Monthly Archives: March 2008

On the Best Buy HD-DVD Gift Card.

So Best Buy announced earlier this week that they’d be giving away $50 gift cards to those of us unfortunate enough to buy into the HD-DVD format. This just landed in my inbox:

Our records show that you may have purchased an HD DVD player from Best Buyâ„¢. Recently, Toshiba announced that they will no longer produce HD DVD players, and movie studios decided they will no longer release new movies in HD DVD.

At Best Buy, we are dedicated to making sure you always have the right technology for you. That is why purchasers of an HD DVD player are eligible to receive a Best Buyâ„¢ gift card. To confirm your purchase, please call us at 1-888-BEST BUY (1-888-237-8289) with your receipt handy.

If you are interested in trading in your HD DVD player and HD DVDs, check out our technology trade-in service at where we will accept HD DVD hardware and software in exchange for a Best Buy gift card based on its market value.

We truly appreciate you as a customer. If you have further questions, please go to

I called and asked a few questions. Anyone who purchased the HD-DVD player with a Rewards Zone card should automatically receive the Hah Hah Wrong Format Sucker Here’s Fifty Bucks Gift Card in a month or so. Everyone else, as the email above states, can call with their receipt (yeah, the same receipt they probably sent away in the envelope for the free movies offer) and get things sorted out for a free card.

Maybe I’ll use the gift card for HD-DVD movies.

I like ours better.

A comparison of covers, discovered by an astute observer on the Petro forums. Alien Front Online for the Dreamcast, the first console title to use voice chat online, and our very own Universe at War, out on the 360 this week.

While I own a Dreamcast (and recently jumped headfirst back into it, a topic for another post), I was a latecomer to the console, and never had the chance to play AFO while the servers were still active. Just picked up a copy for super cheap on, I want to see this thing in person.



Sigh. They’re even doing the same dance.

Does it come down to trust?

Brad Wardell, founder of Stardock, had some interesting things to say about piracy in a post he made on his blog last week:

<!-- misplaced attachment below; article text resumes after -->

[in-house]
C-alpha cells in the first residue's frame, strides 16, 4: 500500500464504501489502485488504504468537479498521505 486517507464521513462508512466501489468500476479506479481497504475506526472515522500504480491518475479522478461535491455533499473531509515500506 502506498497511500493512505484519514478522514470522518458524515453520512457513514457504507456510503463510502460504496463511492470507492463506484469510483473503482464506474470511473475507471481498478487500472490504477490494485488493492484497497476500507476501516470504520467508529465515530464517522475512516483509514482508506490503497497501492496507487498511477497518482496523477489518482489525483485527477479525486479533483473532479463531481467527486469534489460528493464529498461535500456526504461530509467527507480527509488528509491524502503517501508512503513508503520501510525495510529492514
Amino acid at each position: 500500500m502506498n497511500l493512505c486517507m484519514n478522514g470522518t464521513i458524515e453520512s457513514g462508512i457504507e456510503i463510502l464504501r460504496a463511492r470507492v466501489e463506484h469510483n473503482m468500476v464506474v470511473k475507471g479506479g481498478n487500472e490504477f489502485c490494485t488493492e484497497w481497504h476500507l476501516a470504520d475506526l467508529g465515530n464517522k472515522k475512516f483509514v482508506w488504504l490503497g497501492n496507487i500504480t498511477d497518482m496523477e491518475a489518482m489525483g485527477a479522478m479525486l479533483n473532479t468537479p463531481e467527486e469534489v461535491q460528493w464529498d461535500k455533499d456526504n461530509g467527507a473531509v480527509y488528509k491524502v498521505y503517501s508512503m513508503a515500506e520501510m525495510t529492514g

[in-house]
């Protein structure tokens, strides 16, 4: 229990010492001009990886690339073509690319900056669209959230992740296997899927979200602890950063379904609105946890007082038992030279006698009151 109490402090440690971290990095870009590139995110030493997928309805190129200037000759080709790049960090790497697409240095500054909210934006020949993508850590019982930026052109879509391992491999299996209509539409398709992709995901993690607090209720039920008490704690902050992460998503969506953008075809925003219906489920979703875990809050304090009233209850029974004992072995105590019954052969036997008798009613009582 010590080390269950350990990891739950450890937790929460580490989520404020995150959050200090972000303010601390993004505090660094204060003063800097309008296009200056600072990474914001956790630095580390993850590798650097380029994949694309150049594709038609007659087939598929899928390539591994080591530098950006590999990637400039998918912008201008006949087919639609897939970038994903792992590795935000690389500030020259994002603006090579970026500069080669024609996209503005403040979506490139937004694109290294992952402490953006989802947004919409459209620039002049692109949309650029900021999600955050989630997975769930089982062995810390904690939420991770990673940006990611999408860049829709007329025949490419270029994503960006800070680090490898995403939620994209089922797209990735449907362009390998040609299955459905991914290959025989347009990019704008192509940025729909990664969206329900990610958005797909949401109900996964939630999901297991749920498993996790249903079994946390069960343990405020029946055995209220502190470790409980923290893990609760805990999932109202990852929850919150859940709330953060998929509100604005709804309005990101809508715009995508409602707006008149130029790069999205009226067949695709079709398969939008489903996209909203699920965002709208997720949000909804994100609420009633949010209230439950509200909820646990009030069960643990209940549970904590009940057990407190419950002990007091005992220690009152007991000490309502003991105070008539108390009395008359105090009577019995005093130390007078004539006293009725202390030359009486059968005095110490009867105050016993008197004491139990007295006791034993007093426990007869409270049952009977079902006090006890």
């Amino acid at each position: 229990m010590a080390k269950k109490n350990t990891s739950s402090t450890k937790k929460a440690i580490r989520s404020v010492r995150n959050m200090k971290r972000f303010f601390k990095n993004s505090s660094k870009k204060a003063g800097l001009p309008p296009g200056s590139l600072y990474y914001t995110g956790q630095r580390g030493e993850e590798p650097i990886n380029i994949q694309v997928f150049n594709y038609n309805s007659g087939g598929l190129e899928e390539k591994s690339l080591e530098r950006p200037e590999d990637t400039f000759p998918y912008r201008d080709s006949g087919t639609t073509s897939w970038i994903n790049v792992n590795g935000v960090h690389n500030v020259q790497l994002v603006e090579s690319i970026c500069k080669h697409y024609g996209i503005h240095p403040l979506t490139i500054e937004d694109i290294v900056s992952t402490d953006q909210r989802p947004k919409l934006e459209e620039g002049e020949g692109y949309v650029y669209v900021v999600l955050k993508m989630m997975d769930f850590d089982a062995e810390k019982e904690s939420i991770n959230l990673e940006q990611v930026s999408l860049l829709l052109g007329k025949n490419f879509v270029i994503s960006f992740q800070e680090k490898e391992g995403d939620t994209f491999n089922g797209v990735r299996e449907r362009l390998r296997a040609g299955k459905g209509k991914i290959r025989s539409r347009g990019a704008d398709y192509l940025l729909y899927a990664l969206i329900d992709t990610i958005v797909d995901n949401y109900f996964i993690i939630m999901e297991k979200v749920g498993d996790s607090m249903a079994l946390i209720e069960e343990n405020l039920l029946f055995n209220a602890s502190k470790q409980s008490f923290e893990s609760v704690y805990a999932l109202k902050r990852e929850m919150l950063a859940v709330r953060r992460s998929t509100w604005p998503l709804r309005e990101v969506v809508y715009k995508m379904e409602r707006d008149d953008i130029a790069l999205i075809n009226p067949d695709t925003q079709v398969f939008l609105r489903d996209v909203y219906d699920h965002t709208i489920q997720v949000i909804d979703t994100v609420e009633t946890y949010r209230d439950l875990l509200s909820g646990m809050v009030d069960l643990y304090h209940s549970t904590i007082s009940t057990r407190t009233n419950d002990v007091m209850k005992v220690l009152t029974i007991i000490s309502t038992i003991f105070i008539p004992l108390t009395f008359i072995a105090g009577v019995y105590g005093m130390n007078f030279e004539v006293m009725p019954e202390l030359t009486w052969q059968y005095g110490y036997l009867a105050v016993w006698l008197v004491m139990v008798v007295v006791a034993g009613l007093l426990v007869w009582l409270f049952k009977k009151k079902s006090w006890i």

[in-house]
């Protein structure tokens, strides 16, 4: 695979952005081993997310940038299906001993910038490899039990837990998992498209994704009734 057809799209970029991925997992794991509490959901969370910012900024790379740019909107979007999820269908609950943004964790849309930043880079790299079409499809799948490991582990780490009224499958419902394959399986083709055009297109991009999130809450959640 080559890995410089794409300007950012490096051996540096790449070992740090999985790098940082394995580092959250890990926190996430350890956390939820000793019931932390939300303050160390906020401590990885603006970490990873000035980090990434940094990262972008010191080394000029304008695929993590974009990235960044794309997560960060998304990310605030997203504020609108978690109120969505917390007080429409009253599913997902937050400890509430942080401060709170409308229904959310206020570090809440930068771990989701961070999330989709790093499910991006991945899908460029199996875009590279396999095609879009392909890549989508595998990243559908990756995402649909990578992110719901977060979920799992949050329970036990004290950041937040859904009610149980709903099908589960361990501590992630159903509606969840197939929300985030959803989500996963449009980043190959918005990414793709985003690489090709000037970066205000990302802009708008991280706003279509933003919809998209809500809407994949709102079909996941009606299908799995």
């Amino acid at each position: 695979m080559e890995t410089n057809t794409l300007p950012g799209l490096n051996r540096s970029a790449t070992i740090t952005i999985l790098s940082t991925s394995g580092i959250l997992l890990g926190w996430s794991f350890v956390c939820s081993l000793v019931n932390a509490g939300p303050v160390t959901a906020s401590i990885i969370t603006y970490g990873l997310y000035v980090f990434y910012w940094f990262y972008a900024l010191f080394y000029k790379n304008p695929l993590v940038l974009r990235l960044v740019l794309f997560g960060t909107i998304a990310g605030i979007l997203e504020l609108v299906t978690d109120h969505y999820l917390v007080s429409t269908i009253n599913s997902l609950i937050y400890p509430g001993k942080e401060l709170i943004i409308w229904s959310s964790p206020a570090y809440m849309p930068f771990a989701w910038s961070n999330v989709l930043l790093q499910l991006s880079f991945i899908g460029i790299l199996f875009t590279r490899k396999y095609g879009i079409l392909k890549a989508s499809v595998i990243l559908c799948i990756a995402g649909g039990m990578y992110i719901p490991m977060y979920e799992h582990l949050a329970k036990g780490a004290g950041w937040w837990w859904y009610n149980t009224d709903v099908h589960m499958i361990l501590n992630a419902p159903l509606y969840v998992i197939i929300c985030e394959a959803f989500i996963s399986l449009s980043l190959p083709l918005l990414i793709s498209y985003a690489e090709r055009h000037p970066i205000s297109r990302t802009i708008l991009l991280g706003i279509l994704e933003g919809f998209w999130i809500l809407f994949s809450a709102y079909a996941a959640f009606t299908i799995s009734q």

So even though Galactic Civilizations II sold 300,000 copies making 8 digits in revenue on a budget of less than $1 million, it’s still largely off the radar. I practically have to agree to mow editors lawns to get coverage. And you should see Jeff Green’s (Games for Windows) yard. I still can’t find my hedge trimmers.

Another game that has been off the radar until recently was Sins of a Solar Empire. With a small budget, it has already sold about 200,000 copies in the first month of release. It’s the highest rated PC game of 2008 and probably the best selling 2008 PC title. Neither of these titles have CD copy protection.

While I don’t see Sins as the best-selling PC title of 2008 (leave that to the upcoming World of Warcraft expansion, Spore, or The Sims 3 if it’s out in time), that’s not the interesting part. Brad goes on to say that the key to a successful PC title is to find a demographic that buys games, and then to build them a game.

When you make a game for a target market, you have to look at how many people will actually buy your game combined with how much it will cost to make a game for that target market. What good is a large number of users if they’re not going to buy your game? And what good is a market where the minimal commitment to make a game for it is $10 million if the target audience isn’t likely to pay for the game?

If the target demographic for your game is full of pirates who won’t buy your game, then why support them? That’s one of the things I have a hard time understanding. It’s irrelevant how many people will play your game (if you’re in the business of selling games that is). It’s only relevant how many people are likely to buy your game.

He also says that the key to a high selling PC title is to develop a game that will play on the widest variety of hardware configurations out there, ie to support players beyond the traditional hard core frequent video card buying market. While I agree that catering to a lower spec machine is one way of increasing sales, it’s not a requirement. Relatively demanding games such as Crysis breaking into the top 10 are not an anomaly. There’s something more. Let me say at this point that I don’t have the answer, so here’s your way out if you wanted one, but I am going to ask questions and throw out a few bits that I feel correlate with the above.
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